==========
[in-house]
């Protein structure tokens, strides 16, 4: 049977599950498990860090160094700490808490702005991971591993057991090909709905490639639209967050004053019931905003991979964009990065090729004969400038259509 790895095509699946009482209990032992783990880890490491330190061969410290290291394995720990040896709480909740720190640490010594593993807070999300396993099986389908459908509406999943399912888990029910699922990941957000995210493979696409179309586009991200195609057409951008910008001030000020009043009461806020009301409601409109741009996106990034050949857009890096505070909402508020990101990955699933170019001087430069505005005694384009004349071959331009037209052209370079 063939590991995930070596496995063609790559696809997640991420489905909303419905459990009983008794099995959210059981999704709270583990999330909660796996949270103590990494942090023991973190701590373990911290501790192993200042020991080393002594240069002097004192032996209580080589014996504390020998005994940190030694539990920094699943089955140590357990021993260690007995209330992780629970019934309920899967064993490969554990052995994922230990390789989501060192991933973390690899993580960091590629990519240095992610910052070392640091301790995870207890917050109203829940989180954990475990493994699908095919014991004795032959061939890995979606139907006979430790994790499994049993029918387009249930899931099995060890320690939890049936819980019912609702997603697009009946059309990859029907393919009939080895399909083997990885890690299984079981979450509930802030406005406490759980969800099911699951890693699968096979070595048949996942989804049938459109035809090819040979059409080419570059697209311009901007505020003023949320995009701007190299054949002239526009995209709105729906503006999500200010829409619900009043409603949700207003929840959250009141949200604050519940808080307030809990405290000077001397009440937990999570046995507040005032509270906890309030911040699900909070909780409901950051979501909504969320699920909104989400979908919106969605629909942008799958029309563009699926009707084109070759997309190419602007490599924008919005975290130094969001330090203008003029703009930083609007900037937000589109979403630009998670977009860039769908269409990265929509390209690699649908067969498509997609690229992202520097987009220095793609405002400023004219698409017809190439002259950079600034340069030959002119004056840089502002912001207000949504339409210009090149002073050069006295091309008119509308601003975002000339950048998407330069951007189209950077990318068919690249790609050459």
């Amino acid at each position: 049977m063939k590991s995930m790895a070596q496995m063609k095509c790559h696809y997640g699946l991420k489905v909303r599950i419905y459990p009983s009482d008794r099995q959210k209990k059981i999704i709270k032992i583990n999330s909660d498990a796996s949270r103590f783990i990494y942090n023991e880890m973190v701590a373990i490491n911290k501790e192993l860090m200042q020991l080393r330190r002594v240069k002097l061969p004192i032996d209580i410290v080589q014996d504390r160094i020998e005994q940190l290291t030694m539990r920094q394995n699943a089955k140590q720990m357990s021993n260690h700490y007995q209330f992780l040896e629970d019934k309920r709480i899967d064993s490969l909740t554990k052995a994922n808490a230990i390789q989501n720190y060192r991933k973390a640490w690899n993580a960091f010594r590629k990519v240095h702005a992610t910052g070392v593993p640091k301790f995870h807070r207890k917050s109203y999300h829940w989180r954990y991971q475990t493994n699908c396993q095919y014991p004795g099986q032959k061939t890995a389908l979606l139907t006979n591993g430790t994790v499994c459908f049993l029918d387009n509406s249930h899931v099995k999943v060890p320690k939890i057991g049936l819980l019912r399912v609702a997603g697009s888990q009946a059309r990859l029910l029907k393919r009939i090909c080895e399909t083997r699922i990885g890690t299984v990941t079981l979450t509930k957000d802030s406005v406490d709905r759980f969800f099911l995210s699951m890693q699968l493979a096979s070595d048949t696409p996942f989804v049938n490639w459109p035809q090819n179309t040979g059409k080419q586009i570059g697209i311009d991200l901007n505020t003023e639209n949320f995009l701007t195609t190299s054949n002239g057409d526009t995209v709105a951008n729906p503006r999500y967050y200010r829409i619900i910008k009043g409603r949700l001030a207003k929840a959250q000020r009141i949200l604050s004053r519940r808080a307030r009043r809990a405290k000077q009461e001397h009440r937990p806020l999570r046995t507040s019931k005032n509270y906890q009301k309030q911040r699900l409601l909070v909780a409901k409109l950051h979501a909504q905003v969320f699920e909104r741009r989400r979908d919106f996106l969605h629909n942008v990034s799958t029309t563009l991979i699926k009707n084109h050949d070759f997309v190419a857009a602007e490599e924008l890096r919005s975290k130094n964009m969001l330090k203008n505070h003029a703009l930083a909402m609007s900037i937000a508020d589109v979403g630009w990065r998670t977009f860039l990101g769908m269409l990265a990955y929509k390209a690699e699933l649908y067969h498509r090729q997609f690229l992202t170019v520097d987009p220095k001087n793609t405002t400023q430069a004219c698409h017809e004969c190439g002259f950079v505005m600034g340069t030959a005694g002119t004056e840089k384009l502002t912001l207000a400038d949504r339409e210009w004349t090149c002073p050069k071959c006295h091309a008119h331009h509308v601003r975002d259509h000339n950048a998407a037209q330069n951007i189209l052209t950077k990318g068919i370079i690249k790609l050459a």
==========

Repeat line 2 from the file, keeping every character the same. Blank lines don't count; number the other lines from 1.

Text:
């Protein structure tokens, strides 16, 4: 049977599950498990860090160094700490808490702005991971591993057991090909709905490639639209967050004053019931905003991979964009990065090729004969400038259509 790895095509699946009482209990032992783990880890490491330190061969410290290291394995720990040896709480909740720190640490010594593993807070999300396993099986389908459908509406999943399912888990029910699922990941957000995210493979696409179309586009991200195609057409951008910008001030000020009043009461806020009301409601409109741009996106990034050949857009890096505070909402508020990101990955699933170019001087430069505005005694384009004349071959331009037209052209370079 063939590991995930070596496995063609790559696809997640991420489905909303419905459990009983008794099995959210059981999704709270583990999330909660796996949270103590990494942090023991973190701590373990911290501790192993200042020991080393002594240069002097004192032996209580080589014996504390020998005994940190030694539990920094699943089955140590357990021993260690007995209330992780629970019934309920899967064993490969554990052995994922230990390789989501060192991933973390690899993580960091590629990519240095992610910052070392640091301790995870207890917050109203829940989180954990475990493994699908095919014991004795032959061939890995979606139907006979430790994790499994049993029918387009249930899931099995060890320690939890049936819980019912609702997603697009009946059309990859029907393919009939080895399909083997990885890690299984079981979450509930802030406005406490759980969800099911699951890693699968096979070595048949996942989804049938459109035809090819040979059409080419570059697209311009901007505020003023949320995009701007190299054949002239526009995209709105729906503006999500200010829409619900009043409603949700207003929840959250009141949200604050519940808080307030809990405290000077001397009440937990999570046995507040005032509270906890309030911040699900909070909780409901950051979501909504969320699920909104989400979908919106969605629909942008799958029309563009699926009707084109070759997309190419602007490599924008919005975290130094969001330090203008003029703009930083609007900037937000589109979403630009998670977009860039769908269409990265929509390209690699649908067969498509997609690229992202520097987009220095793609405002400023004219698409017809190439002259950079600034340069030959002119004056840089502002912001207000949504339409210009090149002073050069006295091309008119509308601003975002000339950048998407330069951007189209950077990318068919690249790609050459």